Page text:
Well, Google introduced GA4 in October 2020. And Google announced the UA deprecation date would be July 1, 2023, back in March 2022. So, maybe somebody, somewhere down the hall will decide to make you the scapegoat for not reading Google’s email.
This reminds me of the scene in The Hitchhiker’s Guide to the Galaxy by Douglas Adams, when Arthur Dent learns the Vogons plan to destroy Earth to make way for an intergalactic bypass. (Originally a 1978 radio broadcast, it was later adapted into a novel in 1979, a TV series in 1981, and a movie in 2005.)
And even if you aren’t familiar with the comic science fiction franchise, Arthur is told in this scene, “There’s no point in acting surprised about it. All the planning charts and demolition orders have been on display at your local planning department in Alpha Centauri for 50 of your Earth years, so you’ve had plenty of time to lodge any formal complaint and it’s far too late to start making a fuss about it now.”
Well, Google now says GA4 is coming in March, although they told us a year ago to expect it in July. So, whether you’re ready or not, Don’t Panic: You have two options.
Your first option is to ask ChatGPT to explain Google Analytics 4 in simple terms. When I asked the artificial intelligence chatbot developed by OpenAI to do just that, here’s what it said:
Google Analytics 4 (GA4) is a tool that helps website owners and marketers understand how users interact with their website or app. It provides insights into how people find and use the website or app, what pages or features are popular, and where users drop off or exit.
GA4 tracks user behavior using a tracking code that is installed on the website or app. This code collects data about user actions such as pageviews, clicks, and purchases, and sends it to Google’s servers where it is processed and organized into reports.
Unlike its predecessor, Universal Analytics, GA4 focuses on event-based tracking, which means it tracks specific user actions rather than just pageviews. This allows marketers to get a more comprehensive view of user behavior and to track custom events that are relevant to their business goals.
GA4 also includes machine learning capabilities that can help identify trends and patterns in the data, and provides cross-device tracking that allows marketers to see how users interact with their website or app across different devices and platforms.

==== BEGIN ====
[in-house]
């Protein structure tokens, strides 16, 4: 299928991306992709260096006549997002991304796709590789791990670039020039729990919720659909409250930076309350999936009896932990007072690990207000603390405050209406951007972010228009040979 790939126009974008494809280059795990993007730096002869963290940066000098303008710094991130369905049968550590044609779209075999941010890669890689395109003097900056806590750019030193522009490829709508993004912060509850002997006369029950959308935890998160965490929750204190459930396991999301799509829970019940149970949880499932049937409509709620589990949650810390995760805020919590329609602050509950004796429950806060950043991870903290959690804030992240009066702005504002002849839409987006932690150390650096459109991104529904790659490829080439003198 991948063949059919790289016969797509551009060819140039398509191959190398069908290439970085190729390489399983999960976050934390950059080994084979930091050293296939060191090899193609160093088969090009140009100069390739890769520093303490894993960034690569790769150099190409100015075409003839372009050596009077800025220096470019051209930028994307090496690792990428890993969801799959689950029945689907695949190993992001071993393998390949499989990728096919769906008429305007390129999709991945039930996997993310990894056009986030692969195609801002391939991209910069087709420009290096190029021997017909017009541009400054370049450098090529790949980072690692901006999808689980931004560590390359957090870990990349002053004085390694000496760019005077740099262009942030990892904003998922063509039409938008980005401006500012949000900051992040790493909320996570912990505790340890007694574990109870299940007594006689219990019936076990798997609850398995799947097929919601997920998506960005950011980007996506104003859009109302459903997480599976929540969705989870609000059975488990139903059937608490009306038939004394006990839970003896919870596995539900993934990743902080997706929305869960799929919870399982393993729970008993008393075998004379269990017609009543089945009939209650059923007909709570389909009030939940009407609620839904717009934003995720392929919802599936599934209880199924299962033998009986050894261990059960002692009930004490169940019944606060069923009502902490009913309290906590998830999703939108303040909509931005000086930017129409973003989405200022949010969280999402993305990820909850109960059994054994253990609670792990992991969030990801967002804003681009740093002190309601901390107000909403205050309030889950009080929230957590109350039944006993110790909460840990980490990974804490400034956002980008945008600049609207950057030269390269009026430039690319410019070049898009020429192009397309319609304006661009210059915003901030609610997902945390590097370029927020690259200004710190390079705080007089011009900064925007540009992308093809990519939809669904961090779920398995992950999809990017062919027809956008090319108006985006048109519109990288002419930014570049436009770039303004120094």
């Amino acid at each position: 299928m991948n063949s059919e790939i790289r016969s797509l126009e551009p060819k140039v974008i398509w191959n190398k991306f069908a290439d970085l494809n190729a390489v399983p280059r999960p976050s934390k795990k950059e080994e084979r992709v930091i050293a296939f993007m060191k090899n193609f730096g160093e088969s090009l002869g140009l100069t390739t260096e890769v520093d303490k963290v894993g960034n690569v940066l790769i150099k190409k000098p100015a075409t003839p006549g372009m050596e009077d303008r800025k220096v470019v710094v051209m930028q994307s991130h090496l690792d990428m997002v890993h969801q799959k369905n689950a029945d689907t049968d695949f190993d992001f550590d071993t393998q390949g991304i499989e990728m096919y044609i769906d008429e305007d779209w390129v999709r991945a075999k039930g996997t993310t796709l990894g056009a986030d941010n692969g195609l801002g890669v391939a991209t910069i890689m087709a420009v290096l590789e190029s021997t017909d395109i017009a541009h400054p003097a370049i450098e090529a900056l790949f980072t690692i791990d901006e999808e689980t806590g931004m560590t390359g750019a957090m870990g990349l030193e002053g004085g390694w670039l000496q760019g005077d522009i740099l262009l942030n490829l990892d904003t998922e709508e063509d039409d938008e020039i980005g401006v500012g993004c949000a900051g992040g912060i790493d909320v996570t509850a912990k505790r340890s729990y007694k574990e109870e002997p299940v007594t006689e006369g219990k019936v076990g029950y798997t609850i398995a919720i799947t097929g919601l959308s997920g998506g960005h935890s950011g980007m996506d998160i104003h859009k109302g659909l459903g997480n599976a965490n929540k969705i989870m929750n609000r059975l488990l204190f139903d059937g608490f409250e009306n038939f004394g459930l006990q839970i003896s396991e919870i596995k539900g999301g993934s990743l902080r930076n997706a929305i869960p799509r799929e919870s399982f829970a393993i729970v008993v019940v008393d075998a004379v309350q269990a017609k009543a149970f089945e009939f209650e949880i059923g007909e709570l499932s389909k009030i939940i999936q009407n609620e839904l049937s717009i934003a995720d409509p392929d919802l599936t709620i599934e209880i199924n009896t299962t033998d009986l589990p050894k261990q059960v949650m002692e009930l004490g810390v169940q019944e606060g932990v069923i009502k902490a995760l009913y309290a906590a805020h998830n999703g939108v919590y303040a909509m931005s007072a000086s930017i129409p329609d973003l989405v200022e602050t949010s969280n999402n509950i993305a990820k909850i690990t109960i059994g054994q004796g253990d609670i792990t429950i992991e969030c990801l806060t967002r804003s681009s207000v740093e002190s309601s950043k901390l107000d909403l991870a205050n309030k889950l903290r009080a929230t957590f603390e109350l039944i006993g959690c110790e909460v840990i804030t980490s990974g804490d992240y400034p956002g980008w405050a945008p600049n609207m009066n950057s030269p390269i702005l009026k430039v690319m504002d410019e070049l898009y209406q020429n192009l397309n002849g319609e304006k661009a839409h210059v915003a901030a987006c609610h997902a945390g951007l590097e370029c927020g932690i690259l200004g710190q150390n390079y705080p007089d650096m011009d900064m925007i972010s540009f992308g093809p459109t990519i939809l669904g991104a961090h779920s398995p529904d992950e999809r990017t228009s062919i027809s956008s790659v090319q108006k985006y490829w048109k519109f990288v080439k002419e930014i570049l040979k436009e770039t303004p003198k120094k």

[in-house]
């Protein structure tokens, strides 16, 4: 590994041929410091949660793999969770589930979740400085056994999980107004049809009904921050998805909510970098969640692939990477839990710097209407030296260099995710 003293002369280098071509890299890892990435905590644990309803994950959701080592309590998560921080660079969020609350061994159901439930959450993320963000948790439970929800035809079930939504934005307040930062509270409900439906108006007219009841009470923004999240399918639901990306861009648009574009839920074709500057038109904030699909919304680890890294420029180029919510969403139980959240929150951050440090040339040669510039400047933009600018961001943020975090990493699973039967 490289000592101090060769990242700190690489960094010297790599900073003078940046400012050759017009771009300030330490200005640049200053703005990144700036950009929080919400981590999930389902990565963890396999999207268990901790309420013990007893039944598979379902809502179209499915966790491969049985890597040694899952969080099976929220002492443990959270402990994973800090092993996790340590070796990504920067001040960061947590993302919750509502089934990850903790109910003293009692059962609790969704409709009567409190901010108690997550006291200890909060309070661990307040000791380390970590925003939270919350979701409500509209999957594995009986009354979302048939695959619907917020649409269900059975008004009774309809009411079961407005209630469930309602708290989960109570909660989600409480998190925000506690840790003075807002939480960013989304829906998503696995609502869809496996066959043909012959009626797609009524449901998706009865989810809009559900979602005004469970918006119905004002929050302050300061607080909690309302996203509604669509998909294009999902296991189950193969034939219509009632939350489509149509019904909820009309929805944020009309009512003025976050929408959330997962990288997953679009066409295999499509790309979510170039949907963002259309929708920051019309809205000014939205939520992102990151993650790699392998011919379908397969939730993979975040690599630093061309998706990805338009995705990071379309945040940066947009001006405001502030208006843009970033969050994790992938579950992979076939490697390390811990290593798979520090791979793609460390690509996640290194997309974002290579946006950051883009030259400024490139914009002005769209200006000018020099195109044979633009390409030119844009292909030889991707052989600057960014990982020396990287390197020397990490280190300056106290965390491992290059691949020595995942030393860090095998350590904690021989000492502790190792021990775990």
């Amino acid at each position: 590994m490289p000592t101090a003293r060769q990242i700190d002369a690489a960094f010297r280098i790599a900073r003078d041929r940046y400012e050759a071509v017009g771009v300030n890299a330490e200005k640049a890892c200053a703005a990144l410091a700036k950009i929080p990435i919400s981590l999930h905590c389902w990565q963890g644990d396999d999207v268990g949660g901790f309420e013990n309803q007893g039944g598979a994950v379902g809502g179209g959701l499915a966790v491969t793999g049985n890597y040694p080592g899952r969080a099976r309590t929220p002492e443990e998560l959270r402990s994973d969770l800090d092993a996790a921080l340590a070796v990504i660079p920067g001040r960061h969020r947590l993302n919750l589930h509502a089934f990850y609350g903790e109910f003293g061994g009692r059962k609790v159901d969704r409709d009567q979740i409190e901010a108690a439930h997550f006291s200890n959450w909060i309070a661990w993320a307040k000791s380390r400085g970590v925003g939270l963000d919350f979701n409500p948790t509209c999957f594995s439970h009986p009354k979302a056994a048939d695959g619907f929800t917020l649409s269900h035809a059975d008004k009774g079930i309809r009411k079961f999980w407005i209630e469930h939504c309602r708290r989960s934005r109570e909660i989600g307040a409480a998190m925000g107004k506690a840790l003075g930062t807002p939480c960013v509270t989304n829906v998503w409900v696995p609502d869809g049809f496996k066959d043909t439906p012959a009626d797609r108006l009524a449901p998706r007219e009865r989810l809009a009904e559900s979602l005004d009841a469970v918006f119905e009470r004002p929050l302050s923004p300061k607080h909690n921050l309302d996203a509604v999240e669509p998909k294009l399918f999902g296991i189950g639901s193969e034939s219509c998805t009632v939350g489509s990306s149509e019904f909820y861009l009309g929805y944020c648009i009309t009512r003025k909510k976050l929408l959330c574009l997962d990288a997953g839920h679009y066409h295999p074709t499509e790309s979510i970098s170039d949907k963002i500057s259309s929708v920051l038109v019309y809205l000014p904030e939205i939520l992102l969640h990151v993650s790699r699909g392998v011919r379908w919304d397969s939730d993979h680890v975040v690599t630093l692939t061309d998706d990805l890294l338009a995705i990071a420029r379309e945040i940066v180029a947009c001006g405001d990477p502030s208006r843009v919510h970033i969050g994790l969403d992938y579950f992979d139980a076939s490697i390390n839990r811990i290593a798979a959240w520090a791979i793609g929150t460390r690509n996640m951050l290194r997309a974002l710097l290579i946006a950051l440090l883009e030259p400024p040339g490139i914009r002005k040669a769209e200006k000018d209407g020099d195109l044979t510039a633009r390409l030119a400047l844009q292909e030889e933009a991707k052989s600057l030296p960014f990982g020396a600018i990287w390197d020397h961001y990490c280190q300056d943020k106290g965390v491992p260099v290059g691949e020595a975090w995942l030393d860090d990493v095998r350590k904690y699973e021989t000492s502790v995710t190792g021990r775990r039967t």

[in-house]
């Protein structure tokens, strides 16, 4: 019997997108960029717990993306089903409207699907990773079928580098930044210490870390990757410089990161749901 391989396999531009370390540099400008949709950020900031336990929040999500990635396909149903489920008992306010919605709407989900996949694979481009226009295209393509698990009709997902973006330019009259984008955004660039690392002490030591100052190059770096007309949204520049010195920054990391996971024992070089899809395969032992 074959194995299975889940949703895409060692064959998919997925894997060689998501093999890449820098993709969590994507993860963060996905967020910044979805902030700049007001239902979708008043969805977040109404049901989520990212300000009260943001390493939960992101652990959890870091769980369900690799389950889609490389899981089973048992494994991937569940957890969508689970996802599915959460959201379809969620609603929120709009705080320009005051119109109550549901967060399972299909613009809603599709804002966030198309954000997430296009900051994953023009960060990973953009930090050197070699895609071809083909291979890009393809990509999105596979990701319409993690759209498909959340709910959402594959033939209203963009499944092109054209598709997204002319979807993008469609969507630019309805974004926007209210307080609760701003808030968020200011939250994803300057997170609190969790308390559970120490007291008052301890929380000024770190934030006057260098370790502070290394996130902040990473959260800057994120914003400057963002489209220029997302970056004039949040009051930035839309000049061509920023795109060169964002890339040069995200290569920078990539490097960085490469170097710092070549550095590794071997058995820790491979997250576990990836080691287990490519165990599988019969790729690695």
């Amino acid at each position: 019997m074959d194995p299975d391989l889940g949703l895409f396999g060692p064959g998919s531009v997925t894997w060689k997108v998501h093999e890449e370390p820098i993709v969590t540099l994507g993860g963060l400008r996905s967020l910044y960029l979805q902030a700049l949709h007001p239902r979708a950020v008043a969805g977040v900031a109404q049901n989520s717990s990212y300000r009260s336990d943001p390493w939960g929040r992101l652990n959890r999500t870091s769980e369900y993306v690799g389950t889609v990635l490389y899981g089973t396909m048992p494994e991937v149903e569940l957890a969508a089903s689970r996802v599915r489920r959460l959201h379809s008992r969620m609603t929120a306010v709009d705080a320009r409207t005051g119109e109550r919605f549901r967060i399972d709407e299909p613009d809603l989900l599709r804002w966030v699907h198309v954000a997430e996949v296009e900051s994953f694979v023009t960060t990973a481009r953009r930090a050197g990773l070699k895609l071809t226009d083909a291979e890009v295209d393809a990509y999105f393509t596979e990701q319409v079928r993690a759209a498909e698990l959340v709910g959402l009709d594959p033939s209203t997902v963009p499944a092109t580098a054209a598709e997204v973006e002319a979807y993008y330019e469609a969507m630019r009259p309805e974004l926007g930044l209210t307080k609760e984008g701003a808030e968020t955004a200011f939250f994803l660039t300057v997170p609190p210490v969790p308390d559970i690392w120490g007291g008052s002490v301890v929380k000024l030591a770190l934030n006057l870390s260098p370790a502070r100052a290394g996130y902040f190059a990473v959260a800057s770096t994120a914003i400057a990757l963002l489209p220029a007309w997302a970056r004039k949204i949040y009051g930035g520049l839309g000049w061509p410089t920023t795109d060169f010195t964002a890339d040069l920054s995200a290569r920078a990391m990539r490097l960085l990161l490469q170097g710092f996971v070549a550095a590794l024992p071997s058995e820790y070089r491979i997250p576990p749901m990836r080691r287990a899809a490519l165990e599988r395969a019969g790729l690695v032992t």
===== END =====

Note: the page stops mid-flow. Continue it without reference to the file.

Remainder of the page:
Overall, GA4 is a powerful tool that can help website owners and marketers make data-driven decisions to optimize their website or app and improve the user experience.
Your second option is to find a character like Ford Prefect, who really knows where his towel is, to rescue you in the nick of time with A Hitchhiker’s Guide to Google Analytics 4.
And I know two characters who really know where their towels are.
One is Katie Delahaye Paine, aka The Measurement Queen. She’s been a pioneer in the field of measurement for over three decades. She’s the author of Measuring Public Relationships (2007) and Measure What Matters (2011), as well as the co-author of Measuring the Networked Nonprofit (2012), which are considered must-reads for anyone tasked with measuring public relations and social media.
And the other character is me. I have more than 30 years of experience in public relations, corporate communications, and marketing. I’m regarded as one of the pioneers and leading authorities on online publicity. I’m the author of YouTube and Video Marketing (2009 and 2011) and the co-author of Digital Marketing Fundamentals (2023). I’m one of the 25 successful gurus interviewed in Online Marketing Heroes by Michael Miller.
Katie and I also co-authored the Communications Measurement Handbook for Higher Education.
Together, we offering a Google Analytics 4 training course that is designed around the needs of Digital PR and communications executives who not only need to understand how the next generation of Google’s analytics service works, but also want to learn how to use GA4 to show their contribution to their company’s or client’s bottom line.
Google Analytics 4 for PR & Communications will take place via Zoom every Wednesday for 3 weeks starting on Wednesday April 5 and ending on April 19, 2023. By the end of the third class, executives will be able to:
- Double-check how Google configured GA4.
- Collect campaign data.
- Configure events.
- Mark conversions.
- Measure lead generation.
- Compare attribution models.
- Analyze life cycle reports.
- Explore deeper insights.
- Act on Analytics Intelligence.
- Create PR audiences and enable remarketing.
Now, why should you take a class taught by two experts, who have more than 60 years of combined experience in public relations and corporate communications, instead of using ChatGPT, which has limited knowledge of world and events after 2021? Hey, how hard could it be to explain to the Product Managers or Brand Managers at your company why traffic from Referrals dropped this week, or tell your CEO or CMO what you intend to do about it next week?
I know, this as a biased question. it is phrased in a way that skews people towards a certain answer.
But this really isn’t an objective survey, is it? So, when you come to our training course, don’t forget your towel.